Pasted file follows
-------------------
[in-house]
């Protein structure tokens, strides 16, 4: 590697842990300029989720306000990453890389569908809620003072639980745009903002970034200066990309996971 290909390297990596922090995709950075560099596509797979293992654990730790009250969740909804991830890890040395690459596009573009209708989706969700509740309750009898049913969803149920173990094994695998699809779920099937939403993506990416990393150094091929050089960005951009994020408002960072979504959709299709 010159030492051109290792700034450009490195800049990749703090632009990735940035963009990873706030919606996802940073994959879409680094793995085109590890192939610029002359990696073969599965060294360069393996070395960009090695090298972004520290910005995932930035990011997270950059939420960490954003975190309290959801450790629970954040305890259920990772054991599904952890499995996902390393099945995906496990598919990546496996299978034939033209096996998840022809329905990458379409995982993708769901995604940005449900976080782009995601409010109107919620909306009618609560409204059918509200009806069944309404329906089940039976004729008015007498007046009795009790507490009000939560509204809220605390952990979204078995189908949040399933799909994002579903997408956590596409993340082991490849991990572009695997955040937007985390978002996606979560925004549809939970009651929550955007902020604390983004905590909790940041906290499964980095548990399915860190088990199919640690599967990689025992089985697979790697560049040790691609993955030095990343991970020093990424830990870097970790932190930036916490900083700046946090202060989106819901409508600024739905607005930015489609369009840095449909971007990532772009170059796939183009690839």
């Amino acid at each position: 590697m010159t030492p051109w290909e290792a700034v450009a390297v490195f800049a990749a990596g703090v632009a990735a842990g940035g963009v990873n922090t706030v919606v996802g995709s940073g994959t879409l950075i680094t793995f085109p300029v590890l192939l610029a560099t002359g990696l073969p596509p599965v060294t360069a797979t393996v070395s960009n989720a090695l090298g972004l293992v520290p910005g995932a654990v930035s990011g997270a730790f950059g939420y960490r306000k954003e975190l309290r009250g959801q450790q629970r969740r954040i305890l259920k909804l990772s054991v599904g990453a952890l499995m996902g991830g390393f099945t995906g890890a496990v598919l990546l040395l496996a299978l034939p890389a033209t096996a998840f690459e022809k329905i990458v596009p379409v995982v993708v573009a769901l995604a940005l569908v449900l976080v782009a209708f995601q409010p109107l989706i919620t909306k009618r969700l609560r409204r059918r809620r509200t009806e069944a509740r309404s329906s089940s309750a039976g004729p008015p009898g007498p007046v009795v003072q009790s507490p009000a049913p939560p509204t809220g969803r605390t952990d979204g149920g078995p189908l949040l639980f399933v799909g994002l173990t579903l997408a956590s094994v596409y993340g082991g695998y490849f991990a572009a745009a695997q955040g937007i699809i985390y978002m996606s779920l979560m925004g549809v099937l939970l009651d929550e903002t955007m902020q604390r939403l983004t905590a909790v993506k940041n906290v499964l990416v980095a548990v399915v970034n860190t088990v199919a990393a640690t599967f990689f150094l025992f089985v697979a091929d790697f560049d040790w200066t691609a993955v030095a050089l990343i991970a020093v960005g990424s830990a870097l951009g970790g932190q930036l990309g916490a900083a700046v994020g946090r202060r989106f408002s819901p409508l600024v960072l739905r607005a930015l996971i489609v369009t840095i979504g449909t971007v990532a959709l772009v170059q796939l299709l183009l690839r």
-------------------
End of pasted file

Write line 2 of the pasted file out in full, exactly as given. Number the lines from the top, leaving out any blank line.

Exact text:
């Protein structure tokens, strides 16, 4: 590697842990300029989720306000990453890389569908809620003072639980745009903002970034200066990309996971 290909390297990596922090995709950075560099596509797979293992654990730790009250969740909804991830890890040395690459596009573009209708989706969700509740309750009898049913969803149920173990094994695998699809779920099937939403993506990416990393150094091929050089960005951009994020408002960072979504959709299709 010159030492051109290792700034450009490195800049990749703090632009990735940035963009990873706030919606996802940073994959879409680094793995085109590890192939610029002359990696073969599965060294360069393996070395960009090695090298972004520290910005995932930035990011997270950059939420960490954003975190309290959801450790629970954040305890259920990772054991599904952890499995996902390393099945995906496990598919990546496996299978034939033209096996998840022809329905990458379409995982993708769901995604940005449900976080782009995601409010109107919620909306009618609560409204059918509200009806069944309404329906089940039976004729008015007498007046009795009790507490009000939560509204809220605390952990979204078995189908949040399933799909994002579903997408956590596409993340082991490849991990572009695997955040937007985390978002996606979560925004549809939970009651929550955007902020604390983004905590909790940041906290499964980095548990399915860190088990199919640690599967990689025992089985697979790697560049040790691609993955030095990343991970020093990424830990870097970790932190930036916490900083700046946090202060989106819901409508600024739905607005930015489609369009840095449909971007990532772009170059796939183009690839």